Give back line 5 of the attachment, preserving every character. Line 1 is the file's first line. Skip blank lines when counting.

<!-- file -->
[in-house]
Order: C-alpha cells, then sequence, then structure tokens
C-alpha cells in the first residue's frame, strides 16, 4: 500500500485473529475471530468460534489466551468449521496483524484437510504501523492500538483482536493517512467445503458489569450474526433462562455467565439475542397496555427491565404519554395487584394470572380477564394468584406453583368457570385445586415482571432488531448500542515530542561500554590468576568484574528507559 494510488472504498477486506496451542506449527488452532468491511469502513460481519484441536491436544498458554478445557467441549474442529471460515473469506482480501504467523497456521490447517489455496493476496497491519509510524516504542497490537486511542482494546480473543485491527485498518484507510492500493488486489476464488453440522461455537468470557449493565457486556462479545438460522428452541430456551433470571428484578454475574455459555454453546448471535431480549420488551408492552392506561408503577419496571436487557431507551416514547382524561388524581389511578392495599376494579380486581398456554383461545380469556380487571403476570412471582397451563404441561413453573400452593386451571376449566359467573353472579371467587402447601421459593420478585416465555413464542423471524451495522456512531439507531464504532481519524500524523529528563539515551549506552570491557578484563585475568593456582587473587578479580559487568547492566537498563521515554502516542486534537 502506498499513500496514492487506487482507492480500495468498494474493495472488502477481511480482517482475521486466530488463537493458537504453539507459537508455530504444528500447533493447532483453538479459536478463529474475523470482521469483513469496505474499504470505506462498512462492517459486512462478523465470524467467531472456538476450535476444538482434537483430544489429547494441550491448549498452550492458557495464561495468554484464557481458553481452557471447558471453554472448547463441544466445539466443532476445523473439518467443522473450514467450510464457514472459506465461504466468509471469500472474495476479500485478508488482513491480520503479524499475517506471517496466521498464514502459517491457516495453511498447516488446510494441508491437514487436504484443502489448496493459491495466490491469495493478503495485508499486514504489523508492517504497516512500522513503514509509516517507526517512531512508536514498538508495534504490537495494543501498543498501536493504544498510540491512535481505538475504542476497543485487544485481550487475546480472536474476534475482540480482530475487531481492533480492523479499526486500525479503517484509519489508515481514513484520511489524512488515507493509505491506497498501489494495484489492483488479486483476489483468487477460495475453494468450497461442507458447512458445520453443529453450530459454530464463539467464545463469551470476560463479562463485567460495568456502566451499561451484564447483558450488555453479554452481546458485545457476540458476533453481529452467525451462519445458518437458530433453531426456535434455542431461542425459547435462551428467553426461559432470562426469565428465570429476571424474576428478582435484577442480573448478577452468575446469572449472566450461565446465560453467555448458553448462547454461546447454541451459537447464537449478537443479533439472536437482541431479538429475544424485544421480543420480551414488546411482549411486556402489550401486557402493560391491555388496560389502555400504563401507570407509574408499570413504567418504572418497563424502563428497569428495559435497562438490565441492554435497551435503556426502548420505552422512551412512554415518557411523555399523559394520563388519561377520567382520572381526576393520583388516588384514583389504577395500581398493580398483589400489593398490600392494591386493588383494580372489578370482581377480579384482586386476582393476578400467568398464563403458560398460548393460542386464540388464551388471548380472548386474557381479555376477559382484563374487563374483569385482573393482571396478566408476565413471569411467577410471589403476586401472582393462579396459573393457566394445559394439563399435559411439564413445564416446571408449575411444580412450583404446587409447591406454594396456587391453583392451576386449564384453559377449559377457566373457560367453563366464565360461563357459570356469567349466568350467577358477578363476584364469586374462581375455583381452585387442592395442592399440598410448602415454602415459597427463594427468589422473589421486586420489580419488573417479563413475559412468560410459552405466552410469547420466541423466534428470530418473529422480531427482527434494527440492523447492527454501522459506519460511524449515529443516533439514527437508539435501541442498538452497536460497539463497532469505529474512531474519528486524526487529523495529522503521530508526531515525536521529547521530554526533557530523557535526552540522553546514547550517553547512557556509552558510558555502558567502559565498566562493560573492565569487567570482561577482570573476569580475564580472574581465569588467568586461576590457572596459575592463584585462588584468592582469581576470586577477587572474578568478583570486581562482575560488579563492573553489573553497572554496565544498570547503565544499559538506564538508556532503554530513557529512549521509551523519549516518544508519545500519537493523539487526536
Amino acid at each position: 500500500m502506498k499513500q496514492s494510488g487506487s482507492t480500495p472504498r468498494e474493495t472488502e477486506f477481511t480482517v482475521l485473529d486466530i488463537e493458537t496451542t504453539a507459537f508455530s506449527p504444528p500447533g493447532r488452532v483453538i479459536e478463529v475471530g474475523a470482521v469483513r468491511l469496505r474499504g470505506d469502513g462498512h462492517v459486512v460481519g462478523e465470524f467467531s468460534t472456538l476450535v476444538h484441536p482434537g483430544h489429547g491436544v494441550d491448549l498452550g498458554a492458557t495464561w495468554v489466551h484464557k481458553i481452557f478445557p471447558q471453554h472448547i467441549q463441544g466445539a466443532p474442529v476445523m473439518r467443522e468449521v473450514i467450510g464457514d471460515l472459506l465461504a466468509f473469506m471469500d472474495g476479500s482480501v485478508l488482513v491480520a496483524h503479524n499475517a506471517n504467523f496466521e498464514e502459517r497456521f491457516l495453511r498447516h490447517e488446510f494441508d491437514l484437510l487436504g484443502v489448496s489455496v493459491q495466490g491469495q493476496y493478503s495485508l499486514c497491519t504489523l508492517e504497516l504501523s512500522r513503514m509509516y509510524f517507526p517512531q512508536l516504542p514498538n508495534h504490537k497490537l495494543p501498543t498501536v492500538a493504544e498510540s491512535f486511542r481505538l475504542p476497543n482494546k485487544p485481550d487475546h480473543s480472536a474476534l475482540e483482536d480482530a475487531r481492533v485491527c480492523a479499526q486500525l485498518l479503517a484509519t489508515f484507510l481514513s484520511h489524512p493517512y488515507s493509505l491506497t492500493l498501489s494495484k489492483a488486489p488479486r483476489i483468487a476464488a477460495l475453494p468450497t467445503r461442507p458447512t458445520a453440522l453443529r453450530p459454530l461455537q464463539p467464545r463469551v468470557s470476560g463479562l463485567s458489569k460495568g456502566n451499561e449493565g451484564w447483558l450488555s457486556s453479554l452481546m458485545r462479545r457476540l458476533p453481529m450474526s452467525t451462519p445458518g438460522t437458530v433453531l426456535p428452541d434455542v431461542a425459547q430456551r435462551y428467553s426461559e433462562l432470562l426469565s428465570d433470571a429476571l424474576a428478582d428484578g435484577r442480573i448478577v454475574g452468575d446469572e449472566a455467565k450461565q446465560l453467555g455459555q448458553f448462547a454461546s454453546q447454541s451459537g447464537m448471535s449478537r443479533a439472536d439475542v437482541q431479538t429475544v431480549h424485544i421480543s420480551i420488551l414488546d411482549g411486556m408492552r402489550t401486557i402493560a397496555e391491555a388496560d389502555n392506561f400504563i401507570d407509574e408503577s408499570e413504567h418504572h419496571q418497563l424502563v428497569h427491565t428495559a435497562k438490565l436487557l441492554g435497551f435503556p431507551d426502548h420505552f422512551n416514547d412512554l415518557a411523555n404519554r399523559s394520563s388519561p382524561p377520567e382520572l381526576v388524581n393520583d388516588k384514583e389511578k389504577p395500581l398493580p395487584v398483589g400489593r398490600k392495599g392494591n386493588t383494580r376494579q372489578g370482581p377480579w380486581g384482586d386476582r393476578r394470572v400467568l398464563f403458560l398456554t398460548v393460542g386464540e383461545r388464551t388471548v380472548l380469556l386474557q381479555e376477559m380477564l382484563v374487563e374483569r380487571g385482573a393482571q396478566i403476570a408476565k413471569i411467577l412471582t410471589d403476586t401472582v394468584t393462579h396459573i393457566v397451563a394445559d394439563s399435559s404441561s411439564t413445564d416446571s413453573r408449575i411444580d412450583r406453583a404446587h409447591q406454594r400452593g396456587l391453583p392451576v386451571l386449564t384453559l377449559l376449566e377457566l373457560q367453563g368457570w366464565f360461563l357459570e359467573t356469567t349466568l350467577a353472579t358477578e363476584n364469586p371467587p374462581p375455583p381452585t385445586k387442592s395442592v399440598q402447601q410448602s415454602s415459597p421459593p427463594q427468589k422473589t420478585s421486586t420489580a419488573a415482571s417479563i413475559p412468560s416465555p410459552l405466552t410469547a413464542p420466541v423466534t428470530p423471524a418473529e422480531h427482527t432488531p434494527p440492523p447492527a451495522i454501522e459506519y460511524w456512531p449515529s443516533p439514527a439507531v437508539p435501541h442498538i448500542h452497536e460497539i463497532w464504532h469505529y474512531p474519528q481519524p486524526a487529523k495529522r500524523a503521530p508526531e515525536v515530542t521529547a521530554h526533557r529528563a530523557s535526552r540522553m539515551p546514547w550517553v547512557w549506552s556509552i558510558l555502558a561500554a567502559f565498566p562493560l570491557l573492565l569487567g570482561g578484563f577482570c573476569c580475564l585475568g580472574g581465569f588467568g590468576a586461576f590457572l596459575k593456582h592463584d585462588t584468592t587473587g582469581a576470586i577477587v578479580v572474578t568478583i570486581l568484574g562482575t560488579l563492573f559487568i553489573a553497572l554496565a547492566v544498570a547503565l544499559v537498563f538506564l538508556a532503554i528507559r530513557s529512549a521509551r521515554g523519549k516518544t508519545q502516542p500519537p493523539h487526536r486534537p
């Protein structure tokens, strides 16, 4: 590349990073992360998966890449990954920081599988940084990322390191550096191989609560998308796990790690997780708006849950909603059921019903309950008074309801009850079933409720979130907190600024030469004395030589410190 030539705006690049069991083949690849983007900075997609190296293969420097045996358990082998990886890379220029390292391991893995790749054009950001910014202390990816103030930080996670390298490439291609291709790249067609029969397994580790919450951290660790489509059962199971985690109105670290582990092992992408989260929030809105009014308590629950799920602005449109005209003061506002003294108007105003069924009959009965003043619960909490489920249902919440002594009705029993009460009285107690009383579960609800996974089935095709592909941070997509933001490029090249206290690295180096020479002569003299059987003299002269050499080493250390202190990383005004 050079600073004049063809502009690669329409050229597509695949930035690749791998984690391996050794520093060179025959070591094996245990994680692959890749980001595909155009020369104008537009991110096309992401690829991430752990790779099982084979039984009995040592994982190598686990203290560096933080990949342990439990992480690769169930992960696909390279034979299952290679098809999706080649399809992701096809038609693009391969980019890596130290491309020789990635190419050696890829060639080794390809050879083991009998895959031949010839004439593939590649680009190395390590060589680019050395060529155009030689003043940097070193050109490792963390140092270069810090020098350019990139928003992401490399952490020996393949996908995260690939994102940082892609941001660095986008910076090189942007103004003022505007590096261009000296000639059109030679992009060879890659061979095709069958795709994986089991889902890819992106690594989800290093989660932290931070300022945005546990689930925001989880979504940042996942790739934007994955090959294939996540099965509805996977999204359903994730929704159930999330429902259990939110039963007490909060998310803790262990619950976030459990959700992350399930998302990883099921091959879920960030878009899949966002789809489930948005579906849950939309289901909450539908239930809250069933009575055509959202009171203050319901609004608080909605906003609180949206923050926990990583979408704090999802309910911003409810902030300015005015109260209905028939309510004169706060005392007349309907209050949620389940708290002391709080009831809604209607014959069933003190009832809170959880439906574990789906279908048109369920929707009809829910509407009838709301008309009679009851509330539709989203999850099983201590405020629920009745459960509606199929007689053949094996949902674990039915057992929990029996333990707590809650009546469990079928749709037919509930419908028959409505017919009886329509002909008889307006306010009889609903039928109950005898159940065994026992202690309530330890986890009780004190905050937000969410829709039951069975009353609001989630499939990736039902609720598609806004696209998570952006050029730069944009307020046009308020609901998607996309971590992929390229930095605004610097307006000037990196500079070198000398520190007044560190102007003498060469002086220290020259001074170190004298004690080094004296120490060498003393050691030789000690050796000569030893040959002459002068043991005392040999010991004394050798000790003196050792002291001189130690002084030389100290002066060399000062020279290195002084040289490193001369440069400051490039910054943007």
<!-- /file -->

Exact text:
């Protein structure tokens, strides 16, 4: 590349990073992360998966890449990954920081599988940084990322390191550096191989609560998308796990790690997780708006849950909603059921019903309950008074309801009850079933409720979130907190600024030469004395030589410190 030539705006690049069991083949690849983007900075997609190296293969420097045996358990082998990886890379220029390292391991893995790749054009950001910014202390990816103030930080996670390298490439291609291709790249067609029969397994580790919450951290660790489509059962199971985690109105670290582990092992992408989260929030809105009014308590629950799920602005449109005209003061506002003294108007105003069924009959009965003043619960909490489920249902919440002594009705029993009460009285107690009383579960609800996974089935095709592909941070997509933001490029090249206290690295180096020479002569003299059987003299002269050499080493250390202190990383005004 050079600073004049063809502009690669329409050229597509695949930035690749791998984690391996050794520093060179025959070591094996245990994680692959890749980001595909155009020369104008537009991110096309992401690829991430752990790779099982084979039984009995040592994982190598686990203290560096933080990949342990439990992480690769169930992960696909390279034979299952290679098809999706080649399809992701096809038609693009391969980019890596130290491309020789990635190419050696890829060639080794390809050879083991009998895959031949010839004439593939590649680009190395390590060589680019050395060529155009030689003043940097070193050109490792963390140092270069810090020098350019990139928003992401490399952490020996393949996908995260690939994102940082892609941001660095986008910076090189942007103004003022505007590096261009000296000639059109030679992009060879890659061979095709069958795709994986089991889902890819992106690594989800290093989660932290931070300022945005546990689930925001989880979504940042996942790739934007994955090959294939996540099965509805996977999204359903994730929704159930999330429902259990939110039963007490909060998310803790262990619950976030459990959700992350399930998302990883099921091959879920960030878009899949966002789809489930948005579906849950939309289901909450539908239930809250069933009575055509959202009171203050319901609004608080909605906003609180949206923050926990990583979408704090999802309910911003409810902030300015005015109260209905028939309510004169706060005392007349309907209050949620389940708290002391709080009831809604209607014959069933003190009832809170959880439906574990789906279908048109369920929707009809829910509407009838709301008309009679009851509330539709989203999850099983201590405020629920009745459960509606199929007689053949094996949902674990039915057992929990029996333990707590809650009546469990079928749709037919509930419908028959409505017919009886329509002909008889307006306010009889609903039928109950005898159940065994026992202690309530330890986890009780004190905050937000969410829709039951069975009353609001989630499939990736039902609720598609806004696209998570952006050029730069944009307020046009308020609901998607996309971590992929390229930095605004610097307006000037990196500079070198000398520190007044560190102007003498060469002086220290020259001074170190004298004690080094004296120490060498003393050691030789000690050796000569030893040959002459002068043991005392040999010991004394050798000790003196050792002291001189130690002084030389100290002066060399000062020279290195002084040289490193001369440069400051490039910054943007």